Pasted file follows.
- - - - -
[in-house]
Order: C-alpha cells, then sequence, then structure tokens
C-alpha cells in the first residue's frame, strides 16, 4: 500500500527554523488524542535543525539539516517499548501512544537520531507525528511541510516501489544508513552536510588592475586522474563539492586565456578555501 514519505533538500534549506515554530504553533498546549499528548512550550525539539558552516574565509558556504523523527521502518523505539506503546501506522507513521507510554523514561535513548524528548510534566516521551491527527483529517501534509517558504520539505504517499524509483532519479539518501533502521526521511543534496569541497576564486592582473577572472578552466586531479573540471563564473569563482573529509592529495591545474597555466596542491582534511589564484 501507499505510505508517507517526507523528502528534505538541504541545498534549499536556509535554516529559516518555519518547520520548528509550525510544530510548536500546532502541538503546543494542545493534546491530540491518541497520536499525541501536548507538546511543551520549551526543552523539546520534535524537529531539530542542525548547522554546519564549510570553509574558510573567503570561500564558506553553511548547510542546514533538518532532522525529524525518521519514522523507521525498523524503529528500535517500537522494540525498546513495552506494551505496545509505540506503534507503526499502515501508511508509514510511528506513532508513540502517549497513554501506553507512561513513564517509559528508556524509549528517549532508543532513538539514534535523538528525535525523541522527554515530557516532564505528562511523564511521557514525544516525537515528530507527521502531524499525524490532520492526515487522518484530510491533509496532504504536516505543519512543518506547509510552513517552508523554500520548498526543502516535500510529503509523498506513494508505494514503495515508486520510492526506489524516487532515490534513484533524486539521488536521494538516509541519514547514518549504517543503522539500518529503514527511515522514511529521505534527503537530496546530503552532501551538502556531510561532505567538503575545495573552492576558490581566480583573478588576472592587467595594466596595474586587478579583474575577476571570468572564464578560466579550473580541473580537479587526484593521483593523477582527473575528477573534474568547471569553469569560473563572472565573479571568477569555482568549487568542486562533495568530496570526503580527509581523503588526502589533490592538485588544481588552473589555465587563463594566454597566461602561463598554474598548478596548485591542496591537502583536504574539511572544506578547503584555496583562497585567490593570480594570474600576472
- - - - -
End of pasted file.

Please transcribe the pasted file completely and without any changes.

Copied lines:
[in-house]
Order: C-alpha cells, then sequence, then structure tokens
C-alpha cells in the first residue's frame, strides 16, 4: 500500500527554523488524542535543525539539516517499548501512544537520531507525528511541510516501489544508513552536510588592475586522474563539492586565456578555501 514519505533538500534549506515554530504553533498546549499528548512550550525539539558552516574565509558556504523523527521502518523505539506503546501506522507513521507510554523514561535513548524528548510534566516521551491527527483529517501534509517558504520539505504517499524509483532519479539518501533502521526521511543534496569541497576564486592582473577572472578552466586531479573540471563564473569563482573529509592529495591545474597555466596542491582534511589564484 501507499505510505508517507517526507523528502528534505538541504541545498534549499536556509535554516529559516518555519518547520520548528509550525510544530510548536500546532502541538503546543494542545493534546491530540491518541497520536499525541501536548507538546511543551520549551526543552523539546520534535524537529531539530542542525548547522554546519564549510570553509574558510573567503570561500564558506553553511548547510542546514533538518532532522525529524525518521519514522523507521525498523524503529528500535517500537522494540525498546513495552506494551505496545509505540506503534507503526499502515501508511508509514510511528506513532508513540502517549497513554501506553507512561513513564517509559528508556524509549528517549532508543532513538539514534535523538528525535525523541522527554515530557516532564505528562511523564511521557514525544516525537515528530507527521502531524499525524490532520492526515487522518484530510491533509496532504504536516505543519512543518506547509510552513517552508523554500520548498526543502516535500510529503509523498506513494508505494514503495515508486520510492526506489524516487532515490534513484533524486539521488536521494538516509541519514547514518549504517543503522539500518529503514527511515522514511529521505534527503537530496546530503552532501551538502556531510561532505567538503575545495573552492576558490581566480583573478588576472592587467595594466596595474586587478579583474575577476571570468572564464578560466579550473580541473580537479587526484593521483593523477582527473575528477573534474568547471569553469569560473563572472565573479571568477569555482568549487568542486562533495568530496570526503580527509581523503588526502589533490592538485588544481588552473589555465587563463594566454597566461602561463598554474598548478596548485591542496591537502583536504574539511572544506578547503584555496583562497585567490593570480594570474600576472